Reasoning that the best place to start is knowing what nozzle wear looks like, [Stefan] began by printing a series of Benchies with brand-new brass nozzles of increasing diameter, to simulate wear. He found that stringing artifacts, interlayer holes, and softening of overhanging edges and details all worsened with increasing nozzle size. Armed with this information, [Stefan] began a torture test of some cheap nozzles with both carbon-fiber filament and a glow-in-the-dark filament, both of which have been reported as nozzle eaters. [Stefan] found that to be the case for at least the carbon-fiber filament, which wore the nozzle to a nub after extruding only 360 grams of material.

Finally, [Stefan] did some destructive testing by cutting used nozzles in half on the mill and looking at them in cross-section. The wear on the nozzle used for carbon-fiber is dramatic, as is the difference between brand-new cheap nozzles and the high-quality parts. Check out the video below and please sound off in the comments if you know how that peculiar spiral profile was machined into the cheap nozzles.

Hats off to [Stefan] for taking the time to explore nozzle wear and sharing his results. He certainly has an eye for analysis; we’ve covered his technique for breaking down 3D-printing costs in [Donald Papp]’s  “Life on Contract” series.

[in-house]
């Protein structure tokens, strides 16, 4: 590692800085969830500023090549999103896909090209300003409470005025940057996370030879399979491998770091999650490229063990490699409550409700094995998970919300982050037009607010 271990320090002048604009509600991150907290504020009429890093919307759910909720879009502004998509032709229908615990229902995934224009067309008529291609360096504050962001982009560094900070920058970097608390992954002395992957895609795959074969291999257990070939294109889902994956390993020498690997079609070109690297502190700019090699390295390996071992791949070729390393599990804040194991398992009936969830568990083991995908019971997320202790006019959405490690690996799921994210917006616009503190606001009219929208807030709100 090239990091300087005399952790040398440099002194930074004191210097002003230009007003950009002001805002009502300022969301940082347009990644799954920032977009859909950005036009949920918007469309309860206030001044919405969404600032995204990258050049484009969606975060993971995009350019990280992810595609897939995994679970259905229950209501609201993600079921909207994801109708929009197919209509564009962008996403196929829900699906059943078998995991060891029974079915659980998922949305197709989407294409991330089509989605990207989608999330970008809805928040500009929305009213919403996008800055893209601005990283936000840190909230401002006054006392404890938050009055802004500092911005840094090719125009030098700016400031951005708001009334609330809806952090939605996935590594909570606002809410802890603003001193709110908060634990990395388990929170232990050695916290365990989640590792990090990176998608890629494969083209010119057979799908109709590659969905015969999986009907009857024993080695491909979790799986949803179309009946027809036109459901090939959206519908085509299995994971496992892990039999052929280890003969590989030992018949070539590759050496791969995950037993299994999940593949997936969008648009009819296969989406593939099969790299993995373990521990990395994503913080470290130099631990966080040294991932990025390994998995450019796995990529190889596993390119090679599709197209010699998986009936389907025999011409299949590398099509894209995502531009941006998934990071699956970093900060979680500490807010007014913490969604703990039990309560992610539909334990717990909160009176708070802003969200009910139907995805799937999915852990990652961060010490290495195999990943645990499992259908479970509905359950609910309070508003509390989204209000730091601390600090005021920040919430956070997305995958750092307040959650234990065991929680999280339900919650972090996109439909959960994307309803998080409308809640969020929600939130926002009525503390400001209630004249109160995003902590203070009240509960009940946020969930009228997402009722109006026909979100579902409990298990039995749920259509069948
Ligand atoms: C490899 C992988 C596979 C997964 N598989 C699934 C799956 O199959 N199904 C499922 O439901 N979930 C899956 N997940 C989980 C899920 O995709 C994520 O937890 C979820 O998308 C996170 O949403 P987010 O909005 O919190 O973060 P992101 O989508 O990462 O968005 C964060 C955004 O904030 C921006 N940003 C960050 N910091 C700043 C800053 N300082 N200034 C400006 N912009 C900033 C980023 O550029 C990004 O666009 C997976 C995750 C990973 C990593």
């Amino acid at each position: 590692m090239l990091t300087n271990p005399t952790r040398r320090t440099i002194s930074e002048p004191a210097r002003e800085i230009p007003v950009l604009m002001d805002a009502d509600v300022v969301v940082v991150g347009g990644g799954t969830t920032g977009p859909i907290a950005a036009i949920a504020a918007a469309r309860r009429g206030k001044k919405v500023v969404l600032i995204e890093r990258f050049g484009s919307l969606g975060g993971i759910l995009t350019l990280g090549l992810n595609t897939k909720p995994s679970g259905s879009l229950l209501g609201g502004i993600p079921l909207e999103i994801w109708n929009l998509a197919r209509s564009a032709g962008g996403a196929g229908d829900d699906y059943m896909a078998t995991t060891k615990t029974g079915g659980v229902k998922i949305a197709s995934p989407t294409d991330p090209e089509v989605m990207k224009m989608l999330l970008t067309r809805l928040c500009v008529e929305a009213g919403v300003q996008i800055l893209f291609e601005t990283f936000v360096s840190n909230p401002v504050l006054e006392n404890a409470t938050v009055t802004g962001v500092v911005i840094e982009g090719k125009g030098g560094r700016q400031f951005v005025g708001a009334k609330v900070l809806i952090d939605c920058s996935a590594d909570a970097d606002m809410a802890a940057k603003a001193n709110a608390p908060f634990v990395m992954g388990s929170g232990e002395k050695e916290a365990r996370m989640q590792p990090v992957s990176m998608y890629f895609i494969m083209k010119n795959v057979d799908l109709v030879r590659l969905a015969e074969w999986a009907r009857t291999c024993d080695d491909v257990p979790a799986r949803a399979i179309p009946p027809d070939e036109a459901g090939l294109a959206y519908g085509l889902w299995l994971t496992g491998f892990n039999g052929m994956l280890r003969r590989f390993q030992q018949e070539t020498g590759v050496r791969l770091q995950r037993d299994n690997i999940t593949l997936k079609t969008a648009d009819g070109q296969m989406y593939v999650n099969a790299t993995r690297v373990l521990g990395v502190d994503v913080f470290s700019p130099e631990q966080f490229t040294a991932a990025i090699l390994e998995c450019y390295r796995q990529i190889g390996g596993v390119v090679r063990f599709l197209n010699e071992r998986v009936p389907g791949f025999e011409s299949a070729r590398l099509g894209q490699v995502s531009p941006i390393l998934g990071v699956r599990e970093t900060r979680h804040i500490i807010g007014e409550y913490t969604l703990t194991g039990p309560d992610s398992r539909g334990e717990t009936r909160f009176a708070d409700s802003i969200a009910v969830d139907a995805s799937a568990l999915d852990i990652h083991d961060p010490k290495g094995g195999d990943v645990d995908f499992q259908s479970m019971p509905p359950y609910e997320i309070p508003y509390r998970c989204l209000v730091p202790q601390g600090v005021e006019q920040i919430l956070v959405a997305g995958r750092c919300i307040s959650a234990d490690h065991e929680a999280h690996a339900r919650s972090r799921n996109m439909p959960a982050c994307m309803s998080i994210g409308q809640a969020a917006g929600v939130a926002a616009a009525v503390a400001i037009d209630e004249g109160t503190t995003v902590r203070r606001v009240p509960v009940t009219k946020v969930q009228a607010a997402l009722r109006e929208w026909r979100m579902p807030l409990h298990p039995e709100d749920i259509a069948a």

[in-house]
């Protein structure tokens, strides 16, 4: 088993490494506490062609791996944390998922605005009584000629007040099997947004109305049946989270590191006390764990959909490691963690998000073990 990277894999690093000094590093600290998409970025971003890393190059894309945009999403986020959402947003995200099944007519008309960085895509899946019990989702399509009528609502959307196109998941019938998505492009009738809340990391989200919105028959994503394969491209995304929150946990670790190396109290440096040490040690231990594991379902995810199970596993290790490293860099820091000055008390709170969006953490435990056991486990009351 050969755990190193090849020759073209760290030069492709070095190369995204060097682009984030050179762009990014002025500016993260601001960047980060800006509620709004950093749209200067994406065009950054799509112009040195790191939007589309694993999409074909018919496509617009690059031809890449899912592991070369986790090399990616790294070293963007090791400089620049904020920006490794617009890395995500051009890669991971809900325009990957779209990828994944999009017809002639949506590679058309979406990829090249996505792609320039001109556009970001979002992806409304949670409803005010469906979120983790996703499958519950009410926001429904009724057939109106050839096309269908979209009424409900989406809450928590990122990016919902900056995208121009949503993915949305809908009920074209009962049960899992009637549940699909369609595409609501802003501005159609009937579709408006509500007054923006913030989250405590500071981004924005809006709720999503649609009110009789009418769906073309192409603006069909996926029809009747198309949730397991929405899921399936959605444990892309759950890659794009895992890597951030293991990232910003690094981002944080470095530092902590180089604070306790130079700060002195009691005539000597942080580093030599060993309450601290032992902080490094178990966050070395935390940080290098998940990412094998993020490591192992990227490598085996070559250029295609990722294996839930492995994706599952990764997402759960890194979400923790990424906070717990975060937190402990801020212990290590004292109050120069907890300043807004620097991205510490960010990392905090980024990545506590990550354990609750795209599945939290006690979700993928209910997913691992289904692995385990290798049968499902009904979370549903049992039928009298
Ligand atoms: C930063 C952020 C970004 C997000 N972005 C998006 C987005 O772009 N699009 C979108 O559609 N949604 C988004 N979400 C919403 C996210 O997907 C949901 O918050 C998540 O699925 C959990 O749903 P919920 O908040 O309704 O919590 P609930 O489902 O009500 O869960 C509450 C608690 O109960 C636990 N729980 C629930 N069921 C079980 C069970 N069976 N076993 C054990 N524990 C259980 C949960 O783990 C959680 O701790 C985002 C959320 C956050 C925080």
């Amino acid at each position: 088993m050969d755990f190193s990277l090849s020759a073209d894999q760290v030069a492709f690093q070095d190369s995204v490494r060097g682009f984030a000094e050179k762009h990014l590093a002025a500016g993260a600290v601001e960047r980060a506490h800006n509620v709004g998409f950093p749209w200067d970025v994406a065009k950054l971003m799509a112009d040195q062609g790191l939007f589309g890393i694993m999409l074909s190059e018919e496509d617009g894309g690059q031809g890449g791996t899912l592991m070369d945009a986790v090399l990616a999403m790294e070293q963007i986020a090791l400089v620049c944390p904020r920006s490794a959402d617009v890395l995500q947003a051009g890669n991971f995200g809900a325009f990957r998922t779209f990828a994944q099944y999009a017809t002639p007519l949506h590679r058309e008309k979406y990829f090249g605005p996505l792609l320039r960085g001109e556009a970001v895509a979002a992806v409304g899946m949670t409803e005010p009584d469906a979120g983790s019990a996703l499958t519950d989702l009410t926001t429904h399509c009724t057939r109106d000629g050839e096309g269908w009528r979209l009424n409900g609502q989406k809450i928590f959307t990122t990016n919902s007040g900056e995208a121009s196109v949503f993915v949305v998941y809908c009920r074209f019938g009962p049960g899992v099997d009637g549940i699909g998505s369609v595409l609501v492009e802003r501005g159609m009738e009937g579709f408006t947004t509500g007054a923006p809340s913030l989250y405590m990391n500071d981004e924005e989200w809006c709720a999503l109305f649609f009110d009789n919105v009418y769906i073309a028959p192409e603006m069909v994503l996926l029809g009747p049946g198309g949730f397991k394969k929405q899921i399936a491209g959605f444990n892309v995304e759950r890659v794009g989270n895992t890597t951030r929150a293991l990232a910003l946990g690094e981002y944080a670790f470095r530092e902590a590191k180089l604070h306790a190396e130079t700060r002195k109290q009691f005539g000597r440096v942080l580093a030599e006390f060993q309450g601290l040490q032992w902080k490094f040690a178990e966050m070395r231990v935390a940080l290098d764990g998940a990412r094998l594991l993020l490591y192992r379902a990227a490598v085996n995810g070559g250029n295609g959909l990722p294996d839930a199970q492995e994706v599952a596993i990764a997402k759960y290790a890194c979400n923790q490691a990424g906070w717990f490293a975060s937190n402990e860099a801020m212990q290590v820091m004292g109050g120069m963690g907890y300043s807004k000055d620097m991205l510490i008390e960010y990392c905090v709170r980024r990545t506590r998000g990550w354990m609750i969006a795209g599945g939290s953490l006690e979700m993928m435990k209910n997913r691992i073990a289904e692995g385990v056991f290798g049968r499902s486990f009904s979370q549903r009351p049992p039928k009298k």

Continue reading “Assessing Nozzle Wear In 3D-Printers”

Teardown The Things You Love

This two-decade old blinkenlights project (YouTube link, and also below the break) would look at home among current $1 soldering kits except for a few key differences. Firstly, it has the teardown artist’s name on the back and comes from an era when DIY circuit boards really meant doing things yourself including the artwork, etching, and drilling. The battery holders are our favorite feature. Instead of being a part on a BOM, this board has some wire loops soldered in place and relies on a pair of venerable LR44 alkaline cells instead of the CR2032s we all enjoy today.

Given the age of the project, [Big Clive] is not revisiting his old masterpiece just for nostalgia, he is having to retrace his old circuit and do a teardown on his own work because the schematic was lost to time. We think there is value to revisiting old work like an archaeologist would approach an ancient necklace. Some of us used to comment our code religiously for fear that we would forget what went through our learning minds and need to be reminded of that rigor.

If you want another battery holder that doesn’t need a part number, check out one that leverages the semi-flexible nature of thin PCBs or fake the batteries altogether. Continue reading “Teardown The Things You Love”